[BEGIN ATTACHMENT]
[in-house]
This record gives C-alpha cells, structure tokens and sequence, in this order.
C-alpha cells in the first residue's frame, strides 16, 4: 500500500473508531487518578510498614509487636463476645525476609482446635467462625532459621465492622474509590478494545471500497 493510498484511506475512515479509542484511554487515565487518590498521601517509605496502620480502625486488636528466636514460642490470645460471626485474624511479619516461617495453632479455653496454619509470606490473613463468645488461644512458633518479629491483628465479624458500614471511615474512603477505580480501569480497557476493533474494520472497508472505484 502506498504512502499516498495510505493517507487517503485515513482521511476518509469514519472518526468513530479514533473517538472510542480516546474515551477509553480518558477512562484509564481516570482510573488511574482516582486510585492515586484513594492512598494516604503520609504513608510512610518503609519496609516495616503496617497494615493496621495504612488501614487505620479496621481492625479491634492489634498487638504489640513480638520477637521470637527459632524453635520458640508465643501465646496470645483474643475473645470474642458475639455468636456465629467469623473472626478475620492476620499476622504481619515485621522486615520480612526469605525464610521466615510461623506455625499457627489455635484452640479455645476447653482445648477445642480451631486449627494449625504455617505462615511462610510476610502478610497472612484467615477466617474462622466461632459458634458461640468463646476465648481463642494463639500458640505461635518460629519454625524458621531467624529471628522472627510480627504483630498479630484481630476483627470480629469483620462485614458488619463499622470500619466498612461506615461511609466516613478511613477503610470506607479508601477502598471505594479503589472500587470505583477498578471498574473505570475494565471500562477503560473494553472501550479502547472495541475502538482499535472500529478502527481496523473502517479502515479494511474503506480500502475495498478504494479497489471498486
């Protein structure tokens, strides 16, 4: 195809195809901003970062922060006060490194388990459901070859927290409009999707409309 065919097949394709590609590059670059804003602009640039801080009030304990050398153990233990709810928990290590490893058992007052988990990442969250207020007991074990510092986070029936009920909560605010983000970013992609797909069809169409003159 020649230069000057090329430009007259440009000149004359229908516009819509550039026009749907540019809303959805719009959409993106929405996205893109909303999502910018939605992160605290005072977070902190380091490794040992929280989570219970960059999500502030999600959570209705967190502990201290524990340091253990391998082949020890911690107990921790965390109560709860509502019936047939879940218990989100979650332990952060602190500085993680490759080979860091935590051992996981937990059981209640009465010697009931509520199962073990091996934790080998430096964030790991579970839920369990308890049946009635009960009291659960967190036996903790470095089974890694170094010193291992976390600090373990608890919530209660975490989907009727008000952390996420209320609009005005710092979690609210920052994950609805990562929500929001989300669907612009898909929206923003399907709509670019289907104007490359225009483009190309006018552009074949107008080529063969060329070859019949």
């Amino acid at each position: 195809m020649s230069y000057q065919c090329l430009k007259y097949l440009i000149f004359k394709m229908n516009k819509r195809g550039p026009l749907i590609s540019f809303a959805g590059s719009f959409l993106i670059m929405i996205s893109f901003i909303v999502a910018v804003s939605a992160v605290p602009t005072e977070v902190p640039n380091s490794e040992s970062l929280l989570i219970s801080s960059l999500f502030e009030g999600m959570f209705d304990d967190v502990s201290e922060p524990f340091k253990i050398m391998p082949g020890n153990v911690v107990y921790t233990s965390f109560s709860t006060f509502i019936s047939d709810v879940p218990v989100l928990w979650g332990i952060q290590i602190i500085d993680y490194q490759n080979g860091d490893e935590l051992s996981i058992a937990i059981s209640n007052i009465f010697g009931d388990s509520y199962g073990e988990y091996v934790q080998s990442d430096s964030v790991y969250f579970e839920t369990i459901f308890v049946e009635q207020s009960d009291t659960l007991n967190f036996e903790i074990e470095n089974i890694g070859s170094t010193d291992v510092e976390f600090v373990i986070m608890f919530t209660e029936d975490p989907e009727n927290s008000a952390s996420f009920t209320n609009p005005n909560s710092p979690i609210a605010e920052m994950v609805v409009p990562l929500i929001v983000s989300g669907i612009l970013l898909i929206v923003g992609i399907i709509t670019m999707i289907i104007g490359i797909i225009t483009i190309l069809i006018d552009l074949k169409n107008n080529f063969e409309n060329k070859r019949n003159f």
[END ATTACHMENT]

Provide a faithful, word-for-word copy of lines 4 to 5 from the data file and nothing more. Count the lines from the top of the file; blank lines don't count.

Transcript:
């Protein structure tokens, strides 16, 4: 195809195809901003970062922060006060490194388990459901070859927290409009999707409309 065919097949394709590609590059670059804003602009640039801080009030304990050398153990233990709810928990290590490893058992007052988990990442969250207020007991074990510092986070029936009920909560605010983000970013992609797909069809169409003159 020649230069000057090329430009007259440009000149004359229908516009819509550039026009749907540019809303959805719009959409993106929405996205893109909303999502910018939605992160605290005072977070902190380091490794040992929280989570219970960059999500502030999600959570209705967190502990201290524990340091253990391998082949020890911690107990921790965390109560709860509502019936047939879940218990989100979650332990952060602190500085993680490759080979860091935590051992996981937990059981209640009465010697009931509520199962073990091996934790080998430096964030790991579970839920369990308890049946009635009960009291659960967190036996903790470095089974890694170094010193291992976390600090373990608890919530209660975490989907009727008000952390996420209320609009005005710092979690609210920052994950609805990562929500929001989300669907612009898909929206923003399907709509670019289907104007490359225009483009190309006018552009074949107008080529063969060329070859019949």
């Amino acid at each position: 195809m020649s230069y000057q065919c090329l430009k007259y097949l440009i000149f004359k394709m229908n516009k819509r195809g550039p026009l749907i590609s540019f809303a959805g590059s719009f959409l993106i670059m929405i996205s893109f901003i909303v999502a910018v804003s939605a992160v605290p602009t005072e977070v902190p640039n380091s490794e040992s970062l929280l989570i219970s801080s960059l999500f502030e009030g999600m959570f209705d304990d967190v502990s201290e922060p524990f340091k253990i050398m391998p082949g020890n153990v911690v107990y921790t233990s965390f109560s709860t006060f509502i019936s047939d709810v879940p218990v989100l928990w979650g332990i952060q290590i602190i500085d993680y490194q490759n080979g860091d490893e935590l051992s996981i058992a937990i059981s209640n007052i009465f010697g009931d388990s509520y199962g073990e988990y091996v934790q080998s990442d430096s964030v790991y969250f579970e839920t369990i459901f308890v049946e009635q207020s009960d009291t659960l007991n967190f036996e903790i074990e470095n089974i890694g070859s170094t010193d291992v510092e976390f600090v373990i986070m608890f919530t209660e029936d975490p989907e009727n927290s008000a952390s996420f009920t209320n609009p005005n909560s710092p979690i609210a605010e920052m994950v609805v409009p990562l929500i929001v983000s989300g669907i612009l970013l898909i929206v923003g992609i399907i709509t670019m999707i289907i104007g490359i797909i225009t483009i190309l069809i006018d552009l074949k169409n107008n080529f063969e409309n060329k070859r019949n003159f």